Determining RNA Integrity and Concentration for qRT-PCR

Hi All,

I was wondering if people could share their method for what they do with their total RNA after initial extraction, the downstream application being qRT-PCR. It is almost never mentioned in the methods section of papers. Specifically: 1) Do you usually use any RNA clean-up kits or DNAse treatment either before or after getting the RNA concentration (if so, specific brands would be helpful) and 2) which of these do you use to determine RNA concentration and integrity: 1) NanoDrop 1000 2) Qubit 3) Bioanalyzer 2100, anything else? 3) Or do you typically run it out on a gel combined with one of the methods in #2?

Thank you.

Hi Beata, after total RNA extraction we use Qiagen’s QuantiTect RT Kit. It’s great because it has a built in gDNA removal step before the RT reaction.
To determine the RNA integrity we normally use the NanoDrop and then run the sample on a gel. I think using the Bioanalyzer is a bit overkill.

Thank you. Is the gDNA clean-up step before you determine the RNA concentration?

I’ve talked to a few people recently and seen a few forums, which suggest that the NanoDrop (at least the UV spec method) grossly underestimates the true RNA concentration because it cannot distinguish between DNA and RNA. So, I would imagine you would want to clean up your sample first, then get the concentration and to check for RNA integrity run on a gel before proceeding with cDNA synthesis?

I don’t think the Nanodrop is that far off, actually. I’ve got decently close concentrations (+/- 5-10ng/uL) when I’ve compared Nanodrop and Bioanalyzer readings, but it depends on how clean your sample is.

The order is as such: RNA extraction → Nanodrop/run on gel → gDNA/RT reaction.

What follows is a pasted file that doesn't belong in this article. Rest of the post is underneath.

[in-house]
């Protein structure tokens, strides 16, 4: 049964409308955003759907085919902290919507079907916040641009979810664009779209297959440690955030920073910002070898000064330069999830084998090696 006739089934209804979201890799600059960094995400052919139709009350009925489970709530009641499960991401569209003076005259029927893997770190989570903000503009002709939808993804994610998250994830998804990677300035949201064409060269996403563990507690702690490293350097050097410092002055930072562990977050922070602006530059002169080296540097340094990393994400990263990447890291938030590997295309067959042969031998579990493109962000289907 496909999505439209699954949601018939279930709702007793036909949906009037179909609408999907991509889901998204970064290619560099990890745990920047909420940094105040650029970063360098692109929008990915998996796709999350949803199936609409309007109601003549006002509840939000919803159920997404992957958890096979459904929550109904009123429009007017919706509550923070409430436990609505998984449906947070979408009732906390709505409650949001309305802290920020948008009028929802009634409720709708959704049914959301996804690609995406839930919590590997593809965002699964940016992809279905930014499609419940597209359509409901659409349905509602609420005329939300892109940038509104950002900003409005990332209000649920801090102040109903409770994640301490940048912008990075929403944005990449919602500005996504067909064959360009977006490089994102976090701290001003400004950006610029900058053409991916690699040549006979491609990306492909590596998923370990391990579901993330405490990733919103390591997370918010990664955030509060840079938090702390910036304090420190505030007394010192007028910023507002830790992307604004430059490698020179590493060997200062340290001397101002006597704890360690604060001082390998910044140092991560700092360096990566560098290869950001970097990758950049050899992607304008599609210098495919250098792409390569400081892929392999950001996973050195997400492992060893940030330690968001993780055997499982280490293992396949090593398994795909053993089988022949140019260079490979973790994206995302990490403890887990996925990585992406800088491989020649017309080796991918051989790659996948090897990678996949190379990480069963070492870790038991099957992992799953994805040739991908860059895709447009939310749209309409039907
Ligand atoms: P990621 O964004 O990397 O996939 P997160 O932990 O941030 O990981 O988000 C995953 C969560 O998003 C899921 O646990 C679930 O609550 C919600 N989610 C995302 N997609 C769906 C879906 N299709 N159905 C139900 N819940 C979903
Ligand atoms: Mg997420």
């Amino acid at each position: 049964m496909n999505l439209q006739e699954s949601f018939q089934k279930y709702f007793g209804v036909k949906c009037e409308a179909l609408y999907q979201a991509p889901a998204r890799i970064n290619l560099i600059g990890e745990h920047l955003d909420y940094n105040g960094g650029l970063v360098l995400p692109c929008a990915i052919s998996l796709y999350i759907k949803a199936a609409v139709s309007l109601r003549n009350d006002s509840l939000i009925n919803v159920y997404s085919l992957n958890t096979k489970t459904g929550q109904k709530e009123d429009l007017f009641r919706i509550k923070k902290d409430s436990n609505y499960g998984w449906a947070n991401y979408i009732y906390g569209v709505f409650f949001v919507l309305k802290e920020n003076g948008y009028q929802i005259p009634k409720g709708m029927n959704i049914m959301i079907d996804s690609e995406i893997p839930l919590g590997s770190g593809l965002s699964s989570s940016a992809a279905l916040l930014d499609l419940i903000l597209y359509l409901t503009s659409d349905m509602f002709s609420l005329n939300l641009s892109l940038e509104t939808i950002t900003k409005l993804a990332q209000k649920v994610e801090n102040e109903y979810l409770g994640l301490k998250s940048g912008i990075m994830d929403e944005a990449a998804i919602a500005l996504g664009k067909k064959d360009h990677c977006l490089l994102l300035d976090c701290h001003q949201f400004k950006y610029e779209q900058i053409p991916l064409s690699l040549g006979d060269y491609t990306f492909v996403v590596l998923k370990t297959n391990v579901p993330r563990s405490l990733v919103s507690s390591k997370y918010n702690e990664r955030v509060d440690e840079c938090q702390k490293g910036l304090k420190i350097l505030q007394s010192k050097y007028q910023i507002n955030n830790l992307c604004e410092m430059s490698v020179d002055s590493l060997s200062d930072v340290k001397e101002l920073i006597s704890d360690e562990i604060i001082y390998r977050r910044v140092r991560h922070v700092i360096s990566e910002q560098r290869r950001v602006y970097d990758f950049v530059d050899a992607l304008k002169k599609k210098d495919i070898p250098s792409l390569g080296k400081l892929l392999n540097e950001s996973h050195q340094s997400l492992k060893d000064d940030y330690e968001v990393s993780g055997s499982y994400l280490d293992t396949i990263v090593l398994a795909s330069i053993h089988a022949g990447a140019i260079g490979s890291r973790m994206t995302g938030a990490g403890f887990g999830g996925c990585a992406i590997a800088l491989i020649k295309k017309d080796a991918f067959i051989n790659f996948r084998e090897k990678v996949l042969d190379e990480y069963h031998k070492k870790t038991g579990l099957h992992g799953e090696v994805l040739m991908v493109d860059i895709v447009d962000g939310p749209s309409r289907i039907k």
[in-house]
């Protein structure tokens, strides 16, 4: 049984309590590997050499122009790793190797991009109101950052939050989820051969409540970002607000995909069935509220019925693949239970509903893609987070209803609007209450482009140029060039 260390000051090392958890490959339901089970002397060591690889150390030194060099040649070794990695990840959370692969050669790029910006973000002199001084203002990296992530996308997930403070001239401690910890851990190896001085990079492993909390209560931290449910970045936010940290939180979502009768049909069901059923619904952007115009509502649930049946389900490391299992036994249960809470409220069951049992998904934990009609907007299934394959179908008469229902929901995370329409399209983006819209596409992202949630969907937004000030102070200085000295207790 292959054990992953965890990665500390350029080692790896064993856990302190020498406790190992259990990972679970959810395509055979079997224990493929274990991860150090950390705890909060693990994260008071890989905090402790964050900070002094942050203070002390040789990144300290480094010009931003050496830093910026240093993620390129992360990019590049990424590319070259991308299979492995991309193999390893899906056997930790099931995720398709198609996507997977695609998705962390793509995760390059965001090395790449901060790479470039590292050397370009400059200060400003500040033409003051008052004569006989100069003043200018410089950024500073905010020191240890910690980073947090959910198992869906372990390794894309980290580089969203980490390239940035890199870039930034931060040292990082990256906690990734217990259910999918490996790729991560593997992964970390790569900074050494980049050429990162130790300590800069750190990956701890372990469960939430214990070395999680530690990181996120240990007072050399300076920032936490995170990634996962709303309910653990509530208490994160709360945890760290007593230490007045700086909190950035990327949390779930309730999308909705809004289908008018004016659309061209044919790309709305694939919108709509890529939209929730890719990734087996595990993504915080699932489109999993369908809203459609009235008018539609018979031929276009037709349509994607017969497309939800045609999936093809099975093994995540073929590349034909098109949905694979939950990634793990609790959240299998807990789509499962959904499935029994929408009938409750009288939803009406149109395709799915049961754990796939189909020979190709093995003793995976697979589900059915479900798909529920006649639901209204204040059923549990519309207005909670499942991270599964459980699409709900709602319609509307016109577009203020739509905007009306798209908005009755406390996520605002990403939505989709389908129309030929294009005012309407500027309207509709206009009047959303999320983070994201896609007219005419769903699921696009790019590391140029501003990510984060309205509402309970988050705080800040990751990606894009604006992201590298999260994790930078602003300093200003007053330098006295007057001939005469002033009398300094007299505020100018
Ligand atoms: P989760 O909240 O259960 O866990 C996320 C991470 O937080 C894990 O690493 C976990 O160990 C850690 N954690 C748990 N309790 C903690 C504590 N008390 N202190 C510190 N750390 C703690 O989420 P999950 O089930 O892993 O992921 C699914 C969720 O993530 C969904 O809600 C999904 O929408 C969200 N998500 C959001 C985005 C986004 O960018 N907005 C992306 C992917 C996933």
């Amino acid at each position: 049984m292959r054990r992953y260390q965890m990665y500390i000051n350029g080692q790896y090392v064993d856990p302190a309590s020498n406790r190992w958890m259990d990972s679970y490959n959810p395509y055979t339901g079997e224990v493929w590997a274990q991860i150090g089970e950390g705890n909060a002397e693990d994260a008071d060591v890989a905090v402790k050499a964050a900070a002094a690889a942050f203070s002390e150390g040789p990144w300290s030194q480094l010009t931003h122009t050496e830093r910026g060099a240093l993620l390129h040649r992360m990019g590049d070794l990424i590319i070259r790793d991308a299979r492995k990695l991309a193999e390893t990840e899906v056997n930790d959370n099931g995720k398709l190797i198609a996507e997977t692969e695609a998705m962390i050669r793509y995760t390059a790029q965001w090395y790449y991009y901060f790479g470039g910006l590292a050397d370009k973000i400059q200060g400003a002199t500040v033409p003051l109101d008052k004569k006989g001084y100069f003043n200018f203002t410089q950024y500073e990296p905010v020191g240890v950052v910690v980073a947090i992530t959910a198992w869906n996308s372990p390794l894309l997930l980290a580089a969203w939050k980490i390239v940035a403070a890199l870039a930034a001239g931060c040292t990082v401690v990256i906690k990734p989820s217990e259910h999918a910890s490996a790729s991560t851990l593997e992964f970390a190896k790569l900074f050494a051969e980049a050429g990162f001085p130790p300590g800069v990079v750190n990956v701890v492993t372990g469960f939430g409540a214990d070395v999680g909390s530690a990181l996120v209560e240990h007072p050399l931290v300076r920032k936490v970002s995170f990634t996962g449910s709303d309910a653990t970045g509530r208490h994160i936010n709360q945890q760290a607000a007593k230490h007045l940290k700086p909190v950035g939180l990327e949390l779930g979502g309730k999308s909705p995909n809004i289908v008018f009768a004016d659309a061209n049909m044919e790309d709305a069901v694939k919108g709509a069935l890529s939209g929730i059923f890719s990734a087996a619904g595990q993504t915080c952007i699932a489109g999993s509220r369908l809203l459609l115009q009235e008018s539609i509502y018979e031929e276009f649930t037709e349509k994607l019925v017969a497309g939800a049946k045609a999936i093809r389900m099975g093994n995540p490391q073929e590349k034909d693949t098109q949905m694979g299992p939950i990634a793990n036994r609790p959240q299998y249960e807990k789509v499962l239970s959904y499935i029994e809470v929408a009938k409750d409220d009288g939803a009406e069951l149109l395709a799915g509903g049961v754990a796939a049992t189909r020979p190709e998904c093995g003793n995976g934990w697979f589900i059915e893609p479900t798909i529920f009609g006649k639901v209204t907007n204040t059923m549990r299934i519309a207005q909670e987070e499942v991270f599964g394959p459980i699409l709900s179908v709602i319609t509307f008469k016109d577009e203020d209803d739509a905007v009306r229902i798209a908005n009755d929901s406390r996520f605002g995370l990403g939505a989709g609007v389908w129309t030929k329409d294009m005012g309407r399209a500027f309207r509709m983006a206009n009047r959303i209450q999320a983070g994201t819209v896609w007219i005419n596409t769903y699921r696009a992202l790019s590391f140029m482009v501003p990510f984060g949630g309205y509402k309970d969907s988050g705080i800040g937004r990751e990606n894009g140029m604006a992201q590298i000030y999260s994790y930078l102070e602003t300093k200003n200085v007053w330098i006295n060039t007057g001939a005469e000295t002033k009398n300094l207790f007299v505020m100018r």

You really should have trace gDNA present before you get to that point. If you want to be super careful and you’ve got the money, you can buy kits like the RNeasy kit from Qiagen. You get super clean RNA and it even has an optional on-column DNase treatment step.

I second Snug’s comments. We use a Trizol extraction followed by purification with the Qiagen RNEasy column and we use the on-column DNaseI digestion stop. In my experience, this produces extremely clean RNA. ie. in RT-PCR analysis with a no-RT control we see either no signal or Cqs in the late 30s or 40s. I also test reference genes to ensure that the reference is appropriate when I start a given experiment experiment by examining the std dev of the Cqs across all of my samples. This relies on accurate RNA concentration determination and accurate pipetting. Using the nanodrop to quantitate the RNA has definitely been accurate enough.

Thank you both. Some of my NanoDrop curves do not look right even though the 260/280 ratio shows the sample to be pure (over 2) and the RNA concentration seems high enough. I take it, the thing to do is to run it out on a gel to check the band integrity and then run it through the RNeasy mini kit. Afterwards, there is no need to check the concentration/purity again and it’s okay to proceed with cDNA synthesis. Did I get that right? Or do you check it on the NanoDrop an additional time after the RNeasy or similar clean-up step? (in which case we are ok to assume that the gDNA does not interfere with the concentration reading)

You should run it on the column after Trizol purification, as Jordan says, and then Nanodrop/run on gel (if necessary). The reason why you should quantify your RNA after the column is that the column won’t elute everything you load on to it. Most of it comes off, but some of the RNA will be retained on the column. I’ve never done a ‘test’ to see how much you actually do lose, but it just makes more sense to just measure after than before.